For some, the question of the name and the rebrand itself seems to have been a core issue (from the small proportion of the discussion I saw anyway). There has been plenty of discussion about the alternative names, which one is most acceptable, whether they are better than the existing name, or whether they are actually any good at all. For me, I’ve tended to see this process through the prism of the core principles above. The reason I supported Tom was not because I thought the names were terrible or that CILIP is preferable to any possible alternative, it was partly because I believed the process was unnecessary but also because I didn’t believe the process itself met the standards we should expect.
I personally believe that the process fell down on not being democratic, being led by council rather than members and lacking in transparency. What I took away from the vote today was that this was acceptable in the drive to rebrand. Personally, I do not think it is acceptable. We either abide by our ethical principles (in which case the process would not stand up to rigorous scrutiny) or we accept that our ethical principles count for nothing. The message that went out from the whole process is that the interests of the council trumps the interests of the membership. Whether that message is an accurate one to take from this series of events is, of course, entirely debatable, but it is the message I take away from it.
In terms of the rebrand itself, there is one key thing that needs to be considered. To effectively confront the challenges that the professional body faces, a rebrand is unnecessary in my view. What it is far more important to concentrate on is reputation which is quite different. I’ve referred to this in this comments somewhere before on this blog, but this extract in the MIT Sloan Management Review defines the terms quite nicely:
Brand is a “customercentric” concept that focuses on what a product, service or company has promised to its customers and what that commitment means to them. Reputation is a “companycentric” concept that focuses on the credibility and respect that an organization has among a broad set of constituencies, including employees, investors, regulators, journalists and local communities — as well as customers. In other words, brand is about relevancy and differentiation (with respect to the customer), and reputation is about legitimacy of the organization (with respect to a wide range of stakeholder groups, including but not limited to customers).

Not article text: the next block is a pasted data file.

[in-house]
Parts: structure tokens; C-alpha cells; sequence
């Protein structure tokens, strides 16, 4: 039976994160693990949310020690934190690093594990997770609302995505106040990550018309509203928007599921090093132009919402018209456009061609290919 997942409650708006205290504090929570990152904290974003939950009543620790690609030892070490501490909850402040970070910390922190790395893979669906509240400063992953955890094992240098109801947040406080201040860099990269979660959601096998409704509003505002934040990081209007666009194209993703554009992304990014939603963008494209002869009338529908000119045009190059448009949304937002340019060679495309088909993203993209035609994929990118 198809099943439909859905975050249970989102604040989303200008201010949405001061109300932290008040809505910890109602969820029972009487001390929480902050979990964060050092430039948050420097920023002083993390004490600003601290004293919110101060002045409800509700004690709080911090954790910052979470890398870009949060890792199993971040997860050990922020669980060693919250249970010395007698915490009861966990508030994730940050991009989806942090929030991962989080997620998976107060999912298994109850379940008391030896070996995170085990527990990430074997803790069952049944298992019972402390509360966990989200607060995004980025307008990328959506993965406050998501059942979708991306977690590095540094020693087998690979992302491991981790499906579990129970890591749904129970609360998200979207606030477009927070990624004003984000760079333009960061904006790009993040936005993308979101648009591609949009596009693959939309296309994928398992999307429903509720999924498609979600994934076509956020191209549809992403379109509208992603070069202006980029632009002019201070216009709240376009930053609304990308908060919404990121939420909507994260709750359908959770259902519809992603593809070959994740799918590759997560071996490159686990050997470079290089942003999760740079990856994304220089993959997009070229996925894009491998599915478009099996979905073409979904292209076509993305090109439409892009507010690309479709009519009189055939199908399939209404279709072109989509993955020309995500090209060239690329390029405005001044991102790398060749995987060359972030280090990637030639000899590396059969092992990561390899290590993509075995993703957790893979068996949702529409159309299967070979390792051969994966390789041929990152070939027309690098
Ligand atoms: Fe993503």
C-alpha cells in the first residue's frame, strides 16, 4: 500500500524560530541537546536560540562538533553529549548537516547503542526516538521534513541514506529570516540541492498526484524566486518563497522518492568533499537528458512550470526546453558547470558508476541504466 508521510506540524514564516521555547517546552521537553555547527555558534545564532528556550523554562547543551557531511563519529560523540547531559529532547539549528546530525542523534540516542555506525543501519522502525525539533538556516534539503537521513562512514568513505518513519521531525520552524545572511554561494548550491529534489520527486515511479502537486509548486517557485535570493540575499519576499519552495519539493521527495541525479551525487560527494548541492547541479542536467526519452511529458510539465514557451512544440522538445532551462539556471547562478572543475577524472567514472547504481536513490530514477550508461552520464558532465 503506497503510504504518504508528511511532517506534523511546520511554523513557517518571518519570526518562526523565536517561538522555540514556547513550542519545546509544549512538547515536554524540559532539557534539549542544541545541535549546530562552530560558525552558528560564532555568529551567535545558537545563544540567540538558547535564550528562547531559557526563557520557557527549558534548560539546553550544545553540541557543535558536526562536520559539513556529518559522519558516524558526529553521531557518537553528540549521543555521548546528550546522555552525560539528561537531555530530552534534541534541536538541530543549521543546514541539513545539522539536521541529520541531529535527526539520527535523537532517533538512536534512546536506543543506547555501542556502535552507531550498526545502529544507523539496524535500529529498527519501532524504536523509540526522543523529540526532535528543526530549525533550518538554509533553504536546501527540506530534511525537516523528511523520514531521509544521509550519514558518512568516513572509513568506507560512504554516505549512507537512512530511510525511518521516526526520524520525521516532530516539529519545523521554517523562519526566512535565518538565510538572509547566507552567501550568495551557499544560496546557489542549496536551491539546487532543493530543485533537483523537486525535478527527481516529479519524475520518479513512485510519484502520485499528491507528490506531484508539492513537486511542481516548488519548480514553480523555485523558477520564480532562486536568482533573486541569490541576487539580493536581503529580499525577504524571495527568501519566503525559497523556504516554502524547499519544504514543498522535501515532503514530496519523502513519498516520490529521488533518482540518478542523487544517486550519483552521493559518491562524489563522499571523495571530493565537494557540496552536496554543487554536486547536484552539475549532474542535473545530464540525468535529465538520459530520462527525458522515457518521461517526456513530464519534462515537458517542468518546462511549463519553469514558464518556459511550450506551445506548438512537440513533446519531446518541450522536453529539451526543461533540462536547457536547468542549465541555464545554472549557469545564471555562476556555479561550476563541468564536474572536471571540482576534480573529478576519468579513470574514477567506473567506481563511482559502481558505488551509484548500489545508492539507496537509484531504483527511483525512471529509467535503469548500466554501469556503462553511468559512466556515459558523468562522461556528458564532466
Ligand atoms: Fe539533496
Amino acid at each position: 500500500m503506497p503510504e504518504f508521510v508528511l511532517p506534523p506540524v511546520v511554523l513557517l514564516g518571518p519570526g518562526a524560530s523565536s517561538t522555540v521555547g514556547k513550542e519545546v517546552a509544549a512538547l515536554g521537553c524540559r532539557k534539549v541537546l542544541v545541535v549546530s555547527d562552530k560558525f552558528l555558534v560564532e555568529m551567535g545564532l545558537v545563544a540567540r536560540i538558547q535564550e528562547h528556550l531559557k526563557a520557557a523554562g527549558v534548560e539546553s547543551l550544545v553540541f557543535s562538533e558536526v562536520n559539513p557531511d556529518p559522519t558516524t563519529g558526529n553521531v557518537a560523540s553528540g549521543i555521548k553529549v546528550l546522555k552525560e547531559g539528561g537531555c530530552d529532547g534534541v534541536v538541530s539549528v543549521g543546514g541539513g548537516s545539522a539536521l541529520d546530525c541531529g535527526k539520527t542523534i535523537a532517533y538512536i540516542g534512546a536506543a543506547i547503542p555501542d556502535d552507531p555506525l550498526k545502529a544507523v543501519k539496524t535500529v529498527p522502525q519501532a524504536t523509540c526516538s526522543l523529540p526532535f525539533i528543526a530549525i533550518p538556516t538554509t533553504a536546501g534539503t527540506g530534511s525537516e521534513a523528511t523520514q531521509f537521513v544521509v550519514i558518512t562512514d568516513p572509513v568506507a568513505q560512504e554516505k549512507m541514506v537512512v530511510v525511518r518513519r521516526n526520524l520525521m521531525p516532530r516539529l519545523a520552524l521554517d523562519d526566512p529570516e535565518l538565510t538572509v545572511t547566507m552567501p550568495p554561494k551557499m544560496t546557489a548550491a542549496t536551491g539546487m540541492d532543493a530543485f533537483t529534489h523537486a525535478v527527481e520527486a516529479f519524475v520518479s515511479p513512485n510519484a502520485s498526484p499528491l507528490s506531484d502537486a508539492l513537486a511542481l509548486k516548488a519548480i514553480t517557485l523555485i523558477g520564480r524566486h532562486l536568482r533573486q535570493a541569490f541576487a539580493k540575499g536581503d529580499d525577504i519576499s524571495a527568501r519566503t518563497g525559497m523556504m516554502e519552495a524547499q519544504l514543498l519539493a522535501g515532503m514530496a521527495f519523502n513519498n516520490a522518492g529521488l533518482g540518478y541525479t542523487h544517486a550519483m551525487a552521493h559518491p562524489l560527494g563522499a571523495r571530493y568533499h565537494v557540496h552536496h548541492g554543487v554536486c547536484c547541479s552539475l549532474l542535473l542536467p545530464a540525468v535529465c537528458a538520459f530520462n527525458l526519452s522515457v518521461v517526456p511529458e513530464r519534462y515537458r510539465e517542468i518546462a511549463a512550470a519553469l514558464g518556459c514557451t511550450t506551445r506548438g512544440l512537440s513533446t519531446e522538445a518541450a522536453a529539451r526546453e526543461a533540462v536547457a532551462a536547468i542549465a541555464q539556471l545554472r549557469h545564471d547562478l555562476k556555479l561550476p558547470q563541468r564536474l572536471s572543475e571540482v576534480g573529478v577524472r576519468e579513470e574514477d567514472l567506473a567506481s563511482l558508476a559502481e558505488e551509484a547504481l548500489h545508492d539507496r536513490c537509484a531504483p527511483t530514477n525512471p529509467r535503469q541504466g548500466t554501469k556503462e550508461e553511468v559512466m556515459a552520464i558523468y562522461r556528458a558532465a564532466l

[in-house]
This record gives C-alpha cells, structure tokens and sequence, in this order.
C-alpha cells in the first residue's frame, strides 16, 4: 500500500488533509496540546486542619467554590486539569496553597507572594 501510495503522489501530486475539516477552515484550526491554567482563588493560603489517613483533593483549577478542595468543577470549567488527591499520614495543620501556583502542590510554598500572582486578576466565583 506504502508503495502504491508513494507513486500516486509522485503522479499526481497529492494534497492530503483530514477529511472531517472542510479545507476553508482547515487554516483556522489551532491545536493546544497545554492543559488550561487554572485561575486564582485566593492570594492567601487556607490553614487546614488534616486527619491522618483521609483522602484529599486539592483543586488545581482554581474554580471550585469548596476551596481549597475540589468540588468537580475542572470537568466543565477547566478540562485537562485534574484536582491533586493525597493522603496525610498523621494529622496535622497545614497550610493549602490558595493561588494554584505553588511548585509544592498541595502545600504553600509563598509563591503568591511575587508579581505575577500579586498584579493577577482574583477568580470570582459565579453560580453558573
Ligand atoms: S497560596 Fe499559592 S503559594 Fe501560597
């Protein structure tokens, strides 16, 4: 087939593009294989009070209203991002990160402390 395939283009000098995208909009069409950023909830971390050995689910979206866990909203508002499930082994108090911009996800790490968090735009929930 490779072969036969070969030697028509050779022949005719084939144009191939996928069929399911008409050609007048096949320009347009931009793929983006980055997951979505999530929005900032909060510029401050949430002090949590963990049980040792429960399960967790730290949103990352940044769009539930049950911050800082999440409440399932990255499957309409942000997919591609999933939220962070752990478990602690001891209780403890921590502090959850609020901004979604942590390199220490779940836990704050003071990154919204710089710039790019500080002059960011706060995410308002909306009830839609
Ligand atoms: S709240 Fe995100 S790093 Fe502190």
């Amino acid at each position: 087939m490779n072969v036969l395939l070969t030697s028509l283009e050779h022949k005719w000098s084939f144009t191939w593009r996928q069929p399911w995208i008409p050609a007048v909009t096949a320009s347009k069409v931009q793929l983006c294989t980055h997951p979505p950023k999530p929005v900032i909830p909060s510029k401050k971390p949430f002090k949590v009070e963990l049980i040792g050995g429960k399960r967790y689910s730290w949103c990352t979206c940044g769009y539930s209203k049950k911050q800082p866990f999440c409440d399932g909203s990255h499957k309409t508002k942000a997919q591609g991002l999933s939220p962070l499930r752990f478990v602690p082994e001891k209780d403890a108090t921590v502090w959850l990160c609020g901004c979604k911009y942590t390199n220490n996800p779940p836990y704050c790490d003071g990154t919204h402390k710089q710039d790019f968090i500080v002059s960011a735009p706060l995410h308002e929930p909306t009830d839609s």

Whilst the brand may need some work (and as that same article makes clear, you must not focus on one to the detriment of the other), it is the reputation that needs the most pressing focus. I think it has already been established that there is a need to ensure that CILIP is respected and seen as a credible organisation amongst a ‘broad set of constituencies’. This can, in my view, be achieved without focusing on a rebrand (“a new name for the organisation, a strap line, new logo, and new visual identity“) it can be achieved through actions that literally do not cost a penny. It can be achieved through taking a visible, public stand on a variety of issues (eg the Snowden example referred to above). A strong ethical position, speaking up on matters that impact upon our ethical values will reinforce the reputation and, in my view, help to drive up membership. (Incidentally, I notice that John’s blog post also makes the brand=reputation error.)
So, what kind of professional body would I like to see representing our profession? One that is truly democratic, member-led, transparent and publicly and firmly espouses strong ethical views. Its focus should not be a rebrand, but a focus on its reputation. By focusing on a strong ethical position, both in terms of its internal operations and its external outlook, I think it can win back members. As one member said to me in private today*:
“I don’t give a shit what it’s called, but I want it to be effective and ethical.”
Perhaps when the effectiveness and the ethics are sorted, then is the time to think about a new logo and name.
* To make clear: this quote was used with permission.